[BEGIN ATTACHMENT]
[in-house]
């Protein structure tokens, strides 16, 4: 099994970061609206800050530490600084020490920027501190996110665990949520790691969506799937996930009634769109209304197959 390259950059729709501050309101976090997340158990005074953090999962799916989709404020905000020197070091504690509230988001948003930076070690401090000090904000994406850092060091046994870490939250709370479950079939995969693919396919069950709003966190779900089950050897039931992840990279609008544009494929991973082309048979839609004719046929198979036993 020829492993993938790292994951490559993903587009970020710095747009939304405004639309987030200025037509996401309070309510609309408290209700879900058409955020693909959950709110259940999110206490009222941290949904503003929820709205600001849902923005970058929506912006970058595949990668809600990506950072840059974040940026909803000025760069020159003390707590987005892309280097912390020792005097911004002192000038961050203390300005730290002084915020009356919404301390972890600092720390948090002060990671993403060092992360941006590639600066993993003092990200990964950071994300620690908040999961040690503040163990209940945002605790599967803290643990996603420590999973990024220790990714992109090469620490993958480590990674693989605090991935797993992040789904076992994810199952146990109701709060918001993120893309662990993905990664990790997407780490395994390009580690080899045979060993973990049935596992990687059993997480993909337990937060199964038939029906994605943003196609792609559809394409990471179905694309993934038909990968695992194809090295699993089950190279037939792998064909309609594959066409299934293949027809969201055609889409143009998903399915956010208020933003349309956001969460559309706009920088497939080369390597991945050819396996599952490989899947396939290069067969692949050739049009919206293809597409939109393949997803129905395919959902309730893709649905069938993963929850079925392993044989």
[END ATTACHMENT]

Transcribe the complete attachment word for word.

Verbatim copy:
[in-house]
């Protein structure tokens, strides 16, 4: 099994970061609206800050530490600084020490920027501190996110665990949520790691969506799937996930009634769109209304197959 390259950059729709501050309101976090997340158990005074953090999962799916989709404020905000020197070091504690509230988001948003930076070690401090000090904000994406850092060091046994870490939250709370479950079939995969693919396919069950709003966190779900089950050897039931992840990279609008544009494929991973082309048979839609004719046929198979036993 020829492993993938790292994951490559993903587009970020710095747009939304405004639309987030200025037509996401309070309510609309408290209700879900058409955020693909959950709110259940999110206490009222941290949904503003929820709205600001849902923005970058929506912006970058595949990668809600990506950072840059974040940026909803000025760069020159003390707590987005892309280097912390020792005097911004002192000038961050203390300005730290002084915020009356919404301390972890600092720390948090002060990671993403060092992360941006590639600066993993003092990200990964950071994300620690908040999961040690503040163990209940945002605790599967803290643990996603420590999973990024220790990714992109090469620490993958480590990674693989605090991935797993992040789904076992994810199952146990109701709060918001993120893309662990993905990664990790997407780490395994390009580690080899045979060993973990049935596992990687059993997480993909337990937060199964038939029906994605943003196609792609559809394409990471179905694309993934038909990968695992194809090295699993089950190279037939792998064909309609594959066409299934293949027809969201055609889409143009998903399915956010208020933003349309956001969460559309706009920088497939080369390597991945050819396996599952490989899947396939290069067969692949050739049009919206293809597409939109393949997803129905395919959902309730893709649905069938993963929850079925392993044989």